Another Specialized Court: Environmental Court

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Specialized courts, whether separate entities or divisions of other courts, handle specific types of cases. They are designed to dispense justice efficiently by maintaining expertise in a particular area, following a procedure tailored to their subject matter, collaborating with other government agencies, or a combination of these approaches.

Specialized courts may be set up not to simply to determine guilt and punishment, but to arrange and supervise treatment for people with mental health or substance abuse problems. Examples of these “accountability” or “collaborative” courts are Drug Courts, Mental Health Courts, and Veterans Courts.

Other specialized courts may be set up to process specific types of cases efficiently, following a procedure tailored to their jurisdiction. Traffic courts are an example; while most traffic cases are heard at certain times in regular municipal or county-level courts, some court systems have set up specialized traffic courts. The Maine Violations Bureau is a statewide traffic court. Most special traffic courts are local, such as the New Orleans Traffic Court.

Environmental Court is another type of court set up to process cases efficiently. The name may suggest a court that hears major environmental protection cases such as industrial pollution. Indeed, courts with nationwide jurisdiction over such matters do exist in some other countries, such as Sweden and China. But environmental courts in the U.S. exist only as divisions or programs of state or local courts, and have much more limited jurisdiction.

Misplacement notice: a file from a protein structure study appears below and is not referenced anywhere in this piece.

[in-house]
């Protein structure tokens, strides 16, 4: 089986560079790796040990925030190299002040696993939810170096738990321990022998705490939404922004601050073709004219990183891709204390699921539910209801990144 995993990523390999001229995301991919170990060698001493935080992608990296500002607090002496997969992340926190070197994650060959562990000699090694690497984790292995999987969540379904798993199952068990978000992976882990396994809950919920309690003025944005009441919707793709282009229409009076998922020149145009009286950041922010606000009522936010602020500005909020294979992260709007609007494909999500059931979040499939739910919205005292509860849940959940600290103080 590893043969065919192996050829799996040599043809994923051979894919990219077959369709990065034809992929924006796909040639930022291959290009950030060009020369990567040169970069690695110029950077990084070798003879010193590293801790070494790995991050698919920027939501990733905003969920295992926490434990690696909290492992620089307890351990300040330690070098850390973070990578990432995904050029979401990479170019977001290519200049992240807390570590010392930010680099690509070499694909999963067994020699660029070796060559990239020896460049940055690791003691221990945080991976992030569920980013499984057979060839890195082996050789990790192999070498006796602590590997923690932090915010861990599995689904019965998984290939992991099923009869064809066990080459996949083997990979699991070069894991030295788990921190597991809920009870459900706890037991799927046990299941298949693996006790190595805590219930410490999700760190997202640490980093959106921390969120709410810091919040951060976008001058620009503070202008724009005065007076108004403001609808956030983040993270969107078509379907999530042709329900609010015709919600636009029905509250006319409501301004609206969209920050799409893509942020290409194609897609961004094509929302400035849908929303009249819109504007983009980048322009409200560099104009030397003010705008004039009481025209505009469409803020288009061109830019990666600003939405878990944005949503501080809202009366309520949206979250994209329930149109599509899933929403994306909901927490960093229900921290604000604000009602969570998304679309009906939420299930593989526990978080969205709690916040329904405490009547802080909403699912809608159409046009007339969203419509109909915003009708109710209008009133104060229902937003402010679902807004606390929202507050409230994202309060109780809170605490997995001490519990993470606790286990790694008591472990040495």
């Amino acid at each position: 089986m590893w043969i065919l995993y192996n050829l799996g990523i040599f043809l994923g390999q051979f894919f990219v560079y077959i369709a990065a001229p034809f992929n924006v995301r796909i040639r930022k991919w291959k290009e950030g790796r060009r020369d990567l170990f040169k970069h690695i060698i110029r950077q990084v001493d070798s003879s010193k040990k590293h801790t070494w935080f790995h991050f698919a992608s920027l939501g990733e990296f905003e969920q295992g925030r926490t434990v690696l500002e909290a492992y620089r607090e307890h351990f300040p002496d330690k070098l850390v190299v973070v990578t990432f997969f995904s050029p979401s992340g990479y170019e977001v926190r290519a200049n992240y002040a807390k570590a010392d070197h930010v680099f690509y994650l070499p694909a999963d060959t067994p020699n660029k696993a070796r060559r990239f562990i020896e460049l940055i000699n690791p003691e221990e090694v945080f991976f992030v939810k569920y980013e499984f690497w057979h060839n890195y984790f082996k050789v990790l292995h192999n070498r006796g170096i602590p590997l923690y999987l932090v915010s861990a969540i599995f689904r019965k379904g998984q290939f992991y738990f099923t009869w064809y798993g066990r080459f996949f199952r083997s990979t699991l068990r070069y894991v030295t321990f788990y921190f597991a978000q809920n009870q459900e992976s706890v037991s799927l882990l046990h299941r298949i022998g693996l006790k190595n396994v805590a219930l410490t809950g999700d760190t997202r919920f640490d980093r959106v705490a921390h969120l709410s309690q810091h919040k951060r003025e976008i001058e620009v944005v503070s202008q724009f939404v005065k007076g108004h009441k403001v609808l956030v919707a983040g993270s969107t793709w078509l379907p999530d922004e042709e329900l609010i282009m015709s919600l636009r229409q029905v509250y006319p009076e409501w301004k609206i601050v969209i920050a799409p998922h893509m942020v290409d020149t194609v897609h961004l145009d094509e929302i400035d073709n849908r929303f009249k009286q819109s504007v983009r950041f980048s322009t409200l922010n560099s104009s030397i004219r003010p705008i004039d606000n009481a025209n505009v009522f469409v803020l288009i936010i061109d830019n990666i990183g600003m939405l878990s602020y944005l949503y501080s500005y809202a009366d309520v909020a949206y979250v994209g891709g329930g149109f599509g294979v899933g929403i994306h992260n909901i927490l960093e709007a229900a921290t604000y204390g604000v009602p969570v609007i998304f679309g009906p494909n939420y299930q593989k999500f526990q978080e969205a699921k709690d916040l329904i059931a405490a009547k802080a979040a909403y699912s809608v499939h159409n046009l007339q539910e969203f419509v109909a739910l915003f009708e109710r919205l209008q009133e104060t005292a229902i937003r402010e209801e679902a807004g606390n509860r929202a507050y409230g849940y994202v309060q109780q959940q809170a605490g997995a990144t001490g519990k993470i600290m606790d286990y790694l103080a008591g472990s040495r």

The only statewide example is in Vermont, where the Environmental Division of Superior Court hears appeals of state land use and other environmental permit decisions as well as municipal land use and zoning cases.

Environmental courts in other states operate as divisions of county or municipal courts, and only hear cases involving local ordinance violations. Most concern unkempt yards, litter, illegal dumping, and animal complaints. Jurisdiction in some courts may extend to housing and health code violations such as defective plumbing or improper food preparation. Some may include violations of building and zoning regulations, fire codes, and infectious diseases.

Examples can be found in Litte Rock, Arkansas; Cobb County, Georgia; Cumberland and Mecklenburg Counties, North Carolina; and Davidson and Shelby Counties, Tennessee.

These environmental courts may not meet the image conjured by their name, but they’re new and growing. Shelby County Environmental Court’s list of Major Areas of Violation acknowledges that the pollution control area “will see more activity in the future.” You can learn more about some of the existing Environmental Courts by following the links at CourtReference.

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